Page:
Family Law Prof Blog

Editor: Margaret Ryznar
Indiana University
Robert H. McKinney School of Law

Tuesday, October 11, 2016

In Lebanon, a Tangle of Religious Laws Govern Life and Love

From The Atlantic:

BEIRUT, Lebanon -- When May Omari, now 45, tied the knot at age 23, she married a secular man in a secular marriage in New York City. As a formality, and to appease their Lebanese families, they later held a brief religious ceremony in Beirut. A Sunni Muslim mufti, or religious leader, came to her house, the couple signed a few papers, and she put them in a drawer.

After 18 years of married life and a move back to Lebanon, they decided to divorce. At that point, her religious marriage came back to haunt her. Although her husband had never shown a hint of piety in the past, she says, the prevailing interpretation of sharia family law in Lebanon granted him custody of the couple's two sons. And when he took them -- along with all the furniture -- there was nothing she could do.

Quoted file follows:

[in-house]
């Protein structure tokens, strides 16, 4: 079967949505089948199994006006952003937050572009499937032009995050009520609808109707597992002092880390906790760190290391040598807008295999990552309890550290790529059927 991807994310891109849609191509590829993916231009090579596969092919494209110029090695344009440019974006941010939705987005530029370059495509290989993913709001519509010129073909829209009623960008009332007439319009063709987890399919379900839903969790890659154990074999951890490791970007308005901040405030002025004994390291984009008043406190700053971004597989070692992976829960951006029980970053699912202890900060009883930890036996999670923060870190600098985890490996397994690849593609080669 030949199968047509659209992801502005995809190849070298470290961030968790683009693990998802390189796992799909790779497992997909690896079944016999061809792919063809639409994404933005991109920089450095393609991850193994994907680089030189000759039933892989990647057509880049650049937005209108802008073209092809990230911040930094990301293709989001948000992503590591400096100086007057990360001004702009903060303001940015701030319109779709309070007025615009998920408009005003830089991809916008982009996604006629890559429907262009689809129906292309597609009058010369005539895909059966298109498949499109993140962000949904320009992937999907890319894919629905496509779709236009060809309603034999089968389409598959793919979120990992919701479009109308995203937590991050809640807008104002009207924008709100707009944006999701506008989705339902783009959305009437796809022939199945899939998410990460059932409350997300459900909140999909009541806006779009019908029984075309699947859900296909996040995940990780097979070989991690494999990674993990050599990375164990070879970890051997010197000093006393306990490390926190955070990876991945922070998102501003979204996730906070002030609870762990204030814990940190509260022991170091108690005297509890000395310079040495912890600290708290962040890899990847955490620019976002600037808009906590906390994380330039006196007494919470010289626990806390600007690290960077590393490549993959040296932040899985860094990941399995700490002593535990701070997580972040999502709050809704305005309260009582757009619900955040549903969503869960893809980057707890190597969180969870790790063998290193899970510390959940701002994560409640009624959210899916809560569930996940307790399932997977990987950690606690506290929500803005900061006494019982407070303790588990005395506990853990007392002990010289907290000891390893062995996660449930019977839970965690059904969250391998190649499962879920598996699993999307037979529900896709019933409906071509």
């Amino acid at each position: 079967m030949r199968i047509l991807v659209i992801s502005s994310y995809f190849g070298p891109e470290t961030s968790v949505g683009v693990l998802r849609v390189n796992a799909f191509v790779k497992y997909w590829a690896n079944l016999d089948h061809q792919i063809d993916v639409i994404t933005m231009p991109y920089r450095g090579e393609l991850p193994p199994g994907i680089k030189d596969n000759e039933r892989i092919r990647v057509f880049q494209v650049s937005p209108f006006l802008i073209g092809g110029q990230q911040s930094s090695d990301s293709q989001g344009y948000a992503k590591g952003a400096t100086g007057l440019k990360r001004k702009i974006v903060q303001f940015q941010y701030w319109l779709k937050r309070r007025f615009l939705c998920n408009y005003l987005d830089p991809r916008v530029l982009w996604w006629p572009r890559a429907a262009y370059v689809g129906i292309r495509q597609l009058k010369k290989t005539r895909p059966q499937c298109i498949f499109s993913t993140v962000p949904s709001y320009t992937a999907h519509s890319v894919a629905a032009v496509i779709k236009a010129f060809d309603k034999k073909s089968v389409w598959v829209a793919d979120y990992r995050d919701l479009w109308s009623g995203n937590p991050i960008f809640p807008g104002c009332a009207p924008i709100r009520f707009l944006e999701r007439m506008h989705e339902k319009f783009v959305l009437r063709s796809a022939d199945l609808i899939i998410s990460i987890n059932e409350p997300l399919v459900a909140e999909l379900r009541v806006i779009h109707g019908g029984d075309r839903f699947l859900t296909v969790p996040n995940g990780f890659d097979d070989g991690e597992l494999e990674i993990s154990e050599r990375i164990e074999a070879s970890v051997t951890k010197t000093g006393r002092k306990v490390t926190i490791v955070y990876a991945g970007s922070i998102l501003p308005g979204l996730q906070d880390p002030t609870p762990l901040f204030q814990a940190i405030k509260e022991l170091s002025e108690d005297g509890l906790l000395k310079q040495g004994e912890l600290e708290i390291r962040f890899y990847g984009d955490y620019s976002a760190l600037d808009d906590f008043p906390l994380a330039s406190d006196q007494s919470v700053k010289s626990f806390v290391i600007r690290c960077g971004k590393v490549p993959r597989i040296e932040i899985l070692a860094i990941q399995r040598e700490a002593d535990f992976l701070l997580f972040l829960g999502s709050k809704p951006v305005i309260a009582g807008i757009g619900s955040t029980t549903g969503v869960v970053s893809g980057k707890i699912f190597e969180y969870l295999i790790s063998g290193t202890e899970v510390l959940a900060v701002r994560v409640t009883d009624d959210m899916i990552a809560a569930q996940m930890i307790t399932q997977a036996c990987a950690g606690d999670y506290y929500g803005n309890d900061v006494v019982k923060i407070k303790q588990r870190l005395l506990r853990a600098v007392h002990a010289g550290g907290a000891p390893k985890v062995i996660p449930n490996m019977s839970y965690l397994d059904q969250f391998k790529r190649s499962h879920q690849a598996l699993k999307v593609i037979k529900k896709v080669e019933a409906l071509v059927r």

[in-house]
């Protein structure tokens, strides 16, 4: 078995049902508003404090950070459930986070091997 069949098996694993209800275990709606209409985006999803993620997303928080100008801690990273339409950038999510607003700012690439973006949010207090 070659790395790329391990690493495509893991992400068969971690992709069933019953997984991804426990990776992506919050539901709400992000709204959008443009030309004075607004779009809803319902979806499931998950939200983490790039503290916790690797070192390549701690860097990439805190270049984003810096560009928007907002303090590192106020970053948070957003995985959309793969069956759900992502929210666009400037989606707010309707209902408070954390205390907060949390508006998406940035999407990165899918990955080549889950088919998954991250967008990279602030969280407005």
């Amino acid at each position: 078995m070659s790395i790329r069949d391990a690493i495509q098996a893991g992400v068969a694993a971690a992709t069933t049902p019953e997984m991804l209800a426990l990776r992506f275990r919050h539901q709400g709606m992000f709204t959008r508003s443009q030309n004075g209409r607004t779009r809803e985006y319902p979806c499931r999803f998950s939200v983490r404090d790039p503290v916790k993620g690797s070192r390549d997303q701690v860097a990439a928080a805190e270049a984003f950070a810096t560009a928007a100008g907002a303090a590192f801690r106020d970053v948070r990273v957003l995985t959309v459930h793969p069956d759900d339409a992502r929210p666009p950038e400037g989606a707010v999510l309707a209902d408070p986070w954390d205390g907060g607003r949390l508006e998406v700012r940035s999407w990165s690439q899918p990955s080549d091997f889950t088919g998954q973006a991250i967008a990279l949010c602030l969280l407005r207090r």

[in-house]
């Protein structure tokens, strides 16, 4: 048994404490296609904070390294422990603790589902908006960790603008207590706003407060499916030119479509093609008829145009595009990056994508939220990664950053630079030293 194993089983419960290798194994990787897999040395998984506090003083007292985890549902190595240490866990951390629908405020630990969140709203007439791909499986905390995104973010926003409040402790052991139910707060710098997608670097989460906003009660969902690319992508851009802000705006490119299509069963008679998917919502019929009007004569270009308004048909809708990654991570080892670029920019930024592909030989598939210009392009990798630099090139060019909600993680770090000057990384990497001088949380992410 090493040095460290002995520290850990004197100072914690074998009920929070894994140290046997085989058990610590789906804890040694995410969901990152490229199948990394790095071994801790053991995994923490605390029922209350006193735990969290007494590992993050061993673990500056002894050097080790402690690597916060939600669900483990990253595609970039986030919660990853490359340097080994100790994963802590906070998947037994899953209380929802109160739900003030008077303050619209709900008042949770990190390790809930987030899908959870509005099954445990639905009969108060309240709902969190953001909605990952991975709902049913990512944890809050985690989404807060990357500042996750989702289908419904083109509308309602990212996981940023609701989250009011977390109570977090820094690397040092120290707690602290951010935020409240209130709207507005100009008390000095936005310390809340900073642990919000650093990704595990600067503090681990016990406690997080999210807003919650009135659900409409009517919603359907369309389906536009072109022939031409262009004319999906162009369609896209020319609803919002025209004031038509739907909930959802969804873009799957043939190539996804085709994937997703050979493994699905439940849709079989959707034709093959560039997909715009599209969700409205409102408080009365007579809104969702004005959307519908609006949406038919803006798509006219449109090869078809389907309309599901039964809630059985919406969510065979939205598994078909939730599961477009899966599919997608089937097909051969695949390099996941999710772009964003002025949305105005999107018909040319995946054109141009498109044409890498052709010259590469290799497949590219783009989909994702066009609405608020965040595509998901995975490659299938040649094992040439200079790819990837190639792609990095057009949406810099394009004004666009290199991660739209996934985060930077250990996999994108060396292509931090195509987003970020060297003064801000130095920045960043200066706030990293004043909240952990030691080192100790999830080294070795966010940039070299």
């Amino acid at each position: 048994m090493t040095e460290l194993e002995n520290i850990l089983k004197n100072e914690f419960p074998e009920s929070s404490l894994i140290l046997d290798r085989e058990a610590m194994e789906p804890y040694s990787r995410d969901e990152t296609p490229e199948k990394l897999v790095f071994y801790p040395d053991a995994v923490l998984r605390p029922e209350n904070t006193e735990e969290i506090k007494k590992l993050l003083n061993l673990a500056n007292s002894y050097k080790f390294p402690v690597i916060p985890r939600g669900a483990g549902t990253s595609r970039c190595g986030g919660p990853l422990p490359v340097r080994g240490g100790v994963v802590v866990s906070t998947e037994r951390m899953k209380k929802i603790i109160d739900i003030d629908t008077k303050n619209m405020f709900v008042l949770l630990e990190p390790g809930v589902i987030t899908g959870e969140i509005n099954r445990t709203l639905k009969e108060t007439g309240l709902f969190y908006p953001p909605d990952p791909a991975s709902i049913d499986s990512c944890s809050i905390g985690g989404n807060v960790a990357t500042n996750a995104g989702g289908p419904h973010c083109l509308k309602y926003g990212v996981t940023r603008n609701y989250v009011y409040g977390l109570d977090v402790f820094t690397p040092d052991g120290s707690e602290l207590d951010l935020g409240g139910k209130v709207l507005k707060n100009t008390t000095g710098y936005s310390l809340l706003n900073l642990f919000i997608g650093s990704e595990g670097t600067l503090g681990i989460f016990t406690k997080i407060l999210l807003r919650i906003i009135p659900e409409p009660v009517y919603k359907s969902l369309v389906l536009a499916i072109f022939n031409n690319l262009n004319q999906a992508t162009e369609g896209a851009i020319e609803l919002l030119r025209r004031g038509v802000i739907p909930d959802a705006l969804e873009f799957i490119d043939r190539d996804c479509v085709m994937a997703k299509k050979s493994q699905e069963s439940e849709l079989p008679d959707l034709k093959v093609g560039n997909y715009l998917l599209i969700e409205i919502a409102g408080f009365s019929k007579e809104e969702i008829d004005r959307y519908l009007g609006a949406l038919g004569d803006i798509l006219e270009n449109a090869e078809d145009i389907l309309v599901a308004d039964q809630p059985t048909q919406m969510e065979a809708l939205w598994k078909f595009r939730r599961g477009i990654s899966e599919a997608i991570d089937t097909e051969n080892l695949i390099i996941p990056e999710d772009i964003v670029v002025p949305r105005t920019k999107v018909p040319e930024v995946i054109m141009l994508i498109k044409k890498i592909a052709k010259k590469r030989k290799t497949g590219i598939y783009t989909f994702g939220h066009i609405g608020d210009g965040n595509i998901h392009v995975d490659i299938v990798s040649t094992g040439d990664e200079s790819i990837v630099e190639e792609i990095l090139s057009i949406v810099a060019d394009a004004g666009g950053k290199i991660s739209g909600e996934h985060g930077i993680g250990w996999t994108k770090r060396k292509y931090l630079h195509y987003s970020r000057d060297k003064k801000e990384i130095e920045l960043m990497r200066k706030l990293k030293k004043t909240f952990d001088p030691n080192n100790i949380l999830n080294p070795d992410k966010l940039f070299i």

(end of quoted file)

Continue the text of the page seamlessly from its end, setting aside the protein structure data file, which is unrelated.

Read more here.

http://lawprofessors.typepad.com/family_law/2016/10/in-lebanon-a-tangle-of-religious-laws-govern-life-and-love.html

Custody (parenting plans), Divorce (grounds), International | Permalink

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